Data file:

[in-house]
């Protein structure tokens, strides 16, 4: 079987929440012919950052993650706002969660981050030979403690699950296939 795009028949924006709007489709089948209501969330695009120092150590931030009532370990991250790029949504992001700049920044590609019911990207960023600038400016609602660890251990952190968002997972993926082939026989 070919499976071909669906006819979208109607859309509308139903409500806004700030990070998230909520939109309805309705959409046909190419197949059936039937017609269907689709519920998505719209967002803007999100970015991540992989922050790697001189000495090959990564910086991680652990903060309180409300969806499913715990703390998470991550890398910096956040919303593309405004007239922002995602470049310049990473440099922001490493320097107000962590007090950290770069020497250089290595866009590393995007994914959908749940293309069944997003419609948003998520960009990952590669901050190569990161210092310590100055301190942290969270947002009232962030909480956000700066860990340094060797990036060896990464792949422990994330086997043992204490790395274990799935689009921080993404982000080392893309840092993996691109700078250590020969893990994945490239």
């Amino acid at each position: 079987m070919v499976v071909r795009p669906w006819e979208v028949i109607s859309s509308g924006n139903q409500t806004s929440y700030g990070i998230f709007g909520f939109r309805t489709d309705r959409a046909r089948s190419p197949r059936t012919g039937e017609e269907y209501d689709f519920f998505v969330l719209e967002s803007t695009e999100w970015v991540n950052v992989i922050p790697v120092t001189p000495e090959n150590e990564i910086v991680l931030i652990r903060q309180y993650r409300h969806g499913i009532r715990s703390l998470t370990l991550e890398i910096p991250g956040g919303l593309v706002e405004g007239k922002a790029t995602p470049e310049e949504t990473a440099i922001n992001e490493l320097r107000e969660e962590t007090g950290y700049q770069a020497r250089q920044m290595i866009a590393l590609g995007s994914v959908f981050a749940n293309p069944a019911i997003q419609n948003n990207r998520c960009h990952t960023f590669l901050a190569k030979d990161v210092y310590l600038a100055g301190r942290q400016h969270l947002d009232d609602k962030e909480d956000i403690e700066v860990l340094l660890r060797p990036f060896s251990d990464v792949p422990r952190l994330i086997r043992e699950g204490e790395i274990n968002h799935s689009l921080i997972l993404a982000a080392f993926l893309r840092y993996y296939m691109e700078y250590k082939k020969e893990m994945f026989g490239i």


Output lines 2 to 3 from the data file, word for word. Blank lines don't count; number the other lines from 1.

């Protein structure tokens, strides 16, 4: 079987929440012919950052993650706002969660981050030979403690699950296939 795009028949924006709007489709089948209501969330695009120092150590931030009532370990991250790029949504992001700049920044590609019911990207960023600038400016609602660890251990952190968002997972993926082939026989 070919499976071909669906006819979208109607859309509308139903409500806004700030990070998230909520939109309805309705959409046909190419197949059936039937017609269907689709519920998505719209967002803007999100970015991540992989922050790697001189000495090959990564910086991680652990903060309180409300969806499913715990703390998470991550890398910096956040919303593309405004007239922002995602470049310049990473440099922001490493320097107000962590007090950290770069020497250089290595866009590393995007994914959908749940293309069944997003419609948003998520960009990952590669901050190569990161210092310590100055301190942290969270947002009232962030909480956000700066860990340094060797990036060896990464792949422990994330086997043992204490790395274990799935689009921080993404982000080392893309840092993996691109700078250590020969893990994945490239």
């Amino acid at each position: 079987m070919v499976v071909r795009p669906w006819e979208v028949i109607s859309s509308g924006n139903q409500t806004s929440y700030g990070i998230f709007g909520f939109r309805t489709d309705r959409a046909r089948s190419p197949r059936t012919g039937e017609e269907y209501d689709f519920f998505v969330l719209e967002s803007t695009e999100w970015v991540n950052v992989i922050p790697v120092t001189p000495e090959n150590e990564i910086v991680l931030i652990r903060q309180y993650r409300h969806g499913i009532r715990s703390l998470t370990l991550e890398i910096p991250g956040g919303l593309v706002e405004g007239k922002a790029t995602p470049e310049e949504t990473a440099i922001n992001e490493l320097r107000e969660e962590t007090g950290y700049q770069a020497r250089q920044m290595i866009a590393l590609g995007s994914v959908f981050a749940n293309p069944a019911i997003q419609n948003n990207r998520c960009h990952t960023f590669l901050a190569k030979d990161v210092y310590l600038a100055g301190r942290q400016h969270l947002d009232d609602k962030e909480d956000i403690e700066v860990l340094l660890r060797p990036f060896s251990d990464v792949p422990r952190l994330i086997r043992e699950g204490e790395i274990n968002h799935s689009l921080i997972l993404a982000a080392f993926l893309r840092y993996y296939m691109e700078y250590k082939k020969e893990m994945f026989g490239i």